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viernes, junio 25, 2010

Threatens Our Freedom So Seriously

Milton Friedman quedará en la historia como uno de esos libertarios excepcionales. Un hombre que supo entender e interpretar el verdadero sentido de la libertad del hombre. Lo mas apasionante de su vida es que él tuvo la gentileza de compartir todo eso con el resto de los humanos. Cada uno de sus escritos que leo se transforma para mi en una fuente de nuevas idas que me invaden. Quedo perplejo al darme cuenta que él parece haberlo entendido todo, sobre cada aspecto de la praxeología en donde haya incursionado. En esta oportunidad me tomo el atrevimiento de compartir en mi blog, con el único motivo de recordarlo siempre, algunos pasajes de su famosa obra, Free to Choose, que escribió con su esposa y compañera Rose D. Friedman. En estos pasajes la pareja Friedman advierte cuán dañino y perjudicial puede ser un gobierno, arbitrario intervencionista, no solo para la salud económica y la libertad de las personas sino también para el tejido moral que mantiene saludable a una sociedad.

The Fallacy of the Welfare State

"...Why have all these programs -welfare programs- been so disappointing?. Their objectives were surely humanitarian and noble. Why have they not been achieved?. At the dawn of the new era all seemed well. The people to be benefited were a few; the taxpayers available to finance them, many -so each was paying a small sum that provided significant benefits to a few in need. As welfare programs expanded, the numbers changed. Today all of us are paying out if one pocket to put money -or something money could buy- in the other. A simple classification of spending shows why that process leads to undesirable results. When you spend, you may spend your own money or someone else's; and you may spend for the benefit of yourself or someone else. Combining these two pairs of alternatives gives four possibilities.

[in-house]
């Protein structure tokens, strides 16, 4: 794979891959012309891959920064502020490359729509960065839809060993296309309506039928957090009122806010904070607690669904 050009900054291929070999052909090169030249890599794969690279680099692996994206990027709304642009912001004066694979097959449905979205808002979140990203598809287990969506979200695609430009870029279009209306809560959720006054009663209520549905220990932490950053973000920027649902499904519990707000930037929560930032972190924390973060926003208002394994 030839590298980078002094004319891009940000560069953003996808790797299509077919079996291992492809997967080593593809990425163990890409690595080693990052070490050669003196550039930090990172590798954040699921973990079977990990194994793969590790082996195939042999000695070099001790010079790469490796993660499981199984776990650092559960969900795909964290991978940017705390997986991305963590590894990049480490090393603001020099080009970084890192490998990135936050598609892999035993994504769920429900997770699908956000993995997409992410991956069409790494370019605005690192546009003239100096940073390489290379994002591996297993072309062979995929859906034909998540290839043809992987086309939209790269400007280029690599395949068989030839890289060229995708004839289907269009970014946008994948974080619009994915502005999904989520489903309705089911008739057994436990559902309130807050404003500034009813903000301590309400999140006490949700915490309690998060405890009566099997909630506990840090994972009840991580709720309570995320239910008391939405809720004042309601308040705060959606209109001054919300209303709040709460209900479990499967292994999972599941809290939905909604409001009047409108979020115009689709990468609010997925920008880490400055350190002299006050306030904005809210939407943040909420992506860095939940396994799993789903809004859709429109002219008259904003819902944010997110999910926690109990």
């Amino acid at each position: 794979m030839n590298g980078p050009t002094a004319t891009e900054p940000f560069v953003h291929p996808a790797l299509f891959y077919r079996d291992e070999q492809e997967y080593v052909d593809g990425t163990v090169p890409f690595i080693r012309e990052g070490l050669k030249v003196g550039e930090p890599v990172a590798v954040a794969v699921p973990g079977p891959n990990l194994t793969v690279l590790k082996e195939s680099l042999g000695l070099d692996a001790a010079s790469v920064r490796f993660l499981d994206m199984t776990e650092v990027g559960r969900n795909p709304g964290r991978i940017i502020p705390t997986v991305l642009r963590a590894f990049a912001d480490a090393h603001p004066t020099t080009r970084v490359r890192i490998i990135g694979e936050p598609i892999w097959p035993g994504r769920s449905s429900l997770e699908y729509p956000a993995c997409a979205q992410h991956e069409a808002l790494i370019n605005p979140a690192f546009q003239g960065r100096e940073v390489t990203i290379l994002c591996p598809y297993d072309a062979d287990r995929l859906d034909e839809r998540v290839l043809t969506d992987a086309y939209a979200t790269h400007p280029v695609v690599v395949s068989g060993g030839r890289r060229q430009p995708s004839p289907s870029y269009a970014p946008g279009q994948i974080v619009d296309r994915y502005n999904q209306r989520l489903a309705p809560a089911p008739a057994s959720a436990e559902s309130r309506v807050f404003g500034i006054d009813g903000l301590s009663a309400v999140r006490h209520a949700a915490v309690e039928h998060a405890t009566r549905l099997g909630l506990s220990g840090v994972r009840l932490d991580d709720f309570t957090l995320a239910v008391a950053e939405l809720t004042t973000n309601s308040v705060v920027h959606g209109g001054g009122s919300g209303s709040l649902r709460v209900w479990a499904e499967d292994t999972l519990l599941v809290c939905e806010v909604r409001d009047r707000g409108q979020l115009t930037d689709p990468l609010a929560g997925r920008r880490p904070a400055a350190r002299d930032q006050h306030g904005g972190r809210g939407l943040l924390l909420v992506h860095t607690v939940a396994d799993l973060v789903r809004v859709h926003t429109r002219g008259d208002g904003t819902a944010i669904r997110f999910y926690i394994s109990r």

1-Category I refers to your spending your own money on yourself. You shop in a supermarket, for example. You clearly have a strong incentive both to economize and to get as much value as you can each dollar you do spend.

2-Category II refers to your spending your own money on someone else. You shop for Christmas or birthday presents. You have the same incentive to economize as in the Category I but not the same incentive to get full value of your money, at least as judged by the tastes of the recipient. You will, of course, want to get something the recipient will like -provided that it also makes the right impression and does not take too much time and effort. (if, indeed, your main objective were to enable the recipient to get as much value as possible per dollar, you would give him cash, converting your Category II spending to Category I spending by him.)

3-Category III refers to your spending someone else's money on yourself - lunching on an expense account, for instance. You have no strong incentive to keep down the cost of the lunch, but you do have a strong incentive to get your money's worth.

4-Category IV refers to your spending someone else's money on still another person. You are paying for someone else's lunch out of an expense account. You have little incentive either to economize or to get you guest the lunch that he will value most highly. However, if you are having lunch with him, so that the lunch is a mixture of Category III and Category IV, you have a strong incentive to satisfy your own tastes at the sacrifice of his, if necessary.

All welfare programs fall into either Category III - for example, Social Security which involves cash payments that the recipients is free to spend he may wish; or Category IV - for example, public housing; except that even Category IV programs share one feature of Category III, namely, that the bureaucrats administering the program partake of the lunch; and all Category III programs have bureaucrats among their recipients. In or opinion these characteristics of welfare spending are the main source of their defects.